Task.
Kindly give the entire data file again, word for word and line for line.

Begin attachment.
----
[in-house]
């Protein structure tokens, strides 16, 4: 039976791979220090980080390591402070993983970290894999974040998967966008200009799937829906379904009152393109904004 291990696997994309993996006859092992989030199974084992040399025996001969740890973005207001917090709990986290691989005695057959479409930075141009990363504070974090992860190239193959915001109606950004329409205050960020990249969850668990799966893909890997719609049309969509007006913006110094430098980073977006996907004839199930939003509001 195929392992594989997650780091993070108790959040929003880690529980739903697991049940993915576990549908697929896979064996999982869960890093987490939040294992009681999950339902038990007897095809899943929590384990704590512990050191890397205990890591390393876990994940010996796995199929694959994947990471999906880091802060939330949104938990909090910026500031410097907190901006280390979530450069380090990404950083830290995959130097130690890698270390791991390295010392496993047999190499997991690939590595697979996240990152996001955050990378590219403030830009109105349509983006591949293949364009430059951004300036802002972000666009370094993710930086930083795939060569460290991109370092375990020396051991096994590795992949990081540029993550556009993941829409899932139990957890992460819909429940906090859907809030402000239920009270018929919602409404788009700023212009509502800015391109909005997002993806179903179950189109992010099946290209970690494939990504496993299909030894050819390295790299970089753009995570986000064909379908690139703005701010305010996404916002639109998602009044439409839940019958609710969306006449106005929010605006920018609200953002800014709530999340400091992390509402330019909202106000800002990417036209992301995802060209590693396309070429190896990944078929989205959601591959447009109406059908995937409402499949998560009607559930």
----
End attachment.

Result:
[in-house]
């Protein structure tokens, strides 16, 4: 039976791979220090980080390591402070993983970290894999974040998967966008200009799937829906379904009152393109904004 291990696997994309993996006859092992989030199974084992040399025996001969740890973005207001917090709990986290691989005695057959479409930075141009990363504070974090992860190239193959915001109606950004329409205050960020990249969850668990799966893909890997719609049309969509007006913006110094430098980073977006996907004839199930939003509001 195929392992594989997650780091993070108790959040929003880690529980739903697991049940993915576990549908697929896979064996999982869960890093987490939040294992009681999950339902038990007897095809899943929590384990704590512990050191890397205990890591390393876990994940010996796995199929694959994947990471999906880091802060939330949104938990909090910026500031410097907190901006280390979530450069380090990404950083830290995959130097130690890698270390791991390295010392496993047999190499997991690939590595697979996240990152996001955050990378590219403030830009109105349509983006591949293949364009430059951004300036802002972000666009370094993710930086930083795939060569460290991109370092375990020396051991096994590795992949990081540029993550556009993941829409899932139990957890992460819909429940906090859907809030402000239920009270018929919602409404788009700023212009509502800015391109909005997002993806179903179950189109992010099946290209970690494939990504496993299909030894050819390295790299970089753009995570986000064909379908690139703005701010305010996404916002639109998602009044439409839940019958609710969306006449106005929010605006920018609200953002800014709530999340400091992390509402330019909202106000800002990417036209992301995802060209590693396309070429190896990944078929989205959601591959447009109406059908995937409402499949998560009607559930």